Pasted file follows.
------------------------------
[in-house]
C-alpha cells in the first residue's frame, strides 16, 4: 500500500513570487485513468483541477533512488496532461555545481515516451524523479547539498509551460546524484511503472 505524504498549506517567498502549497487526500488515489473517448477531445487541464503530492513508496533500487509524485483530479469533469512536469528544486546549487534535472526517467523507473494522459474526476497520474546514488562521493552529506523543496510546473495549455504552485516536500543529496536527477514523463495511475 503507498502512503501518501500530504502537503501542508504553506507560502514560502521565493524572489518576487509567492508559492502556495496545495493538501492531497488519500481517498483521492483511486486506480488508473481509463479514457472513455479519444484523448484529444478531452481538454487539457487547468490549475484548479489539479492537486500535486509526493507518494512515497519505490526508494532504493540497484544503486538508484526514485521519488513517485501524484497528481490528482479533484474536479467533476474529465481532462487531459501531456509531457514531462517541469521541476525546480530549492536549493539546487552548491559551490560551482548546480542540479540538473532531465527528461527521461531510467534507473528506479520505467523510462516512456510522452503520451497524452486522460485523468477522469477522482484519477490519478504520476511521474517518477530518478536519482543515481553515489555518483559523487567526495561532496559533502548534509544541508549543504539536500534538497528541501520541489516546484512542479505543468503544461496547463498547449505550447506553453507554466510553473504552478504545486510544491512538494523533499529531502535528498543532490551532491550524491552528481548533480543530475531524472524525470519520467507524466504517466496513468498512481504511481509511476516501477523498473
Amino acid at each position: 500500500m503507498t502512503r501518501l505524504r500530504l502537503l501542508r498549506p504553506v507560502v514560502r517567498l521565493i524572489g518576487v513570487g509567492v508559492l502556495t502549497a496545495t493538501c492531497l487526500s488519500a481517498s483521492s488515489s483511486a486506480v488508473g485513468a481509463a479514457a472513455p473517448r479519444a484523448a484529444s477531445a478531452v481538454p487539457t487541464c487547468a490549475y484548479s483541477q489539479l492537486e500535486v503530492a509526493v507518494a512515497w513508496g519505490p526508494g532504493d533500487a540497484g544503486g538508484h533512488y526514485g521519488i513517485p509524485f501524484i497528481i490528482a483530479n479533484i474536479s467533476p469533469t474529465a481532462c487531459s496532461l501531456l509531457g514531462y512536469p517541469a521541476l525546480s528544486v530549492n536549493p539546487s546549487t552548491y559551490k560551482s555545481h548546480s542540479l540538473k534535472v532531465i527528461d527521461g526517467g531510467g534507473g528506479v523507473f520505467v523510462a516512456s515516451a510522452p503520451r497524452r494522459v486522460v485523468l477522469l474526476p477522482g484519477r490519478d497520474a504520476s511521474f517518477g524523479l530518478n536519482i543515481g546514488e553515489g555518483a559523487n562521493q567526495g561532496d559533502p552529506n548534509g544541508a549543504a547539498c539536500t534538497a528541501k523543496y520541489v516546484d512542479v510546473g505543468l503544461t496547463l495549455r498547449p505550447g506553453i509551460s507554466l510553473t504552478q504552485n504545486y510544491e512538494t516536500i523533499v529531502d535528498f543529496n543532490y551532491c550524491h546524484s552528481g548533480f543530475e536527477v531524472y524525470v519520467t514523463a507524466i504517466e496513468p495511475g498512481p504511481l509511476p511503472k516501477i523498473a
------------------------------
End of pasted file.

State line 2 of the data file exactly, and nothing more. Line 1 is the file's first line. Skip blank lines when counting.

C-alpha cells in the first residue's frame, strides 16, 4: 500500500513570487485513468483541477533512488496532461555545481515516451524523479547539498509551460546524484511503472 505524504498549506517567498502549497487526500488515489473517448477531445487541464503530492513508496533500487509524485483530479469533469512536469528544486546549487534535472526517467523507473494522459474526476497520474546514488562521493552529506523543496510546473495549455504552485516536500543529496536527477514523463495511475 503507498502512503501518501500530504502537503501542508504553506507560502514560502521565493524572489518576487509567492508559492502556495496545495493538501492531497488519500481517498483521492483511486486506480488508473481509463479514457472513455479519444484523448484529444478531452481538454487539457487547468490549475484548479489539479492537486500535486509526493507518494512515497519505490526508494532504493540497484544503486538508484526514485521519488513517485501524484497528481490528482479533484474536479467533476474529465481532462487531459501531456509531457514531462517541469521541476525546480530549492536549493539546487552548491559551490560551482548546480542540479540538473532531465527528461527521461531510467534507473528506479520505467523510462516512456510522452503520451497524452486522460485523468477522469477522482484519477490519478504520476511521474517518477530518478536519482543515481553515489555518483559523487567526495561532496559533502548534509544541508549543504539536500534538497528541501520541489516546484512542479505543468503544461496547463498547449505550447506553453507554466510553473504552478504545486510544491512538494523533499529531502535528498543532490551532491550524491552528481548533480543530475531524472524525470519520467507524466504517466496513468498512481504511481509511476516501477523498473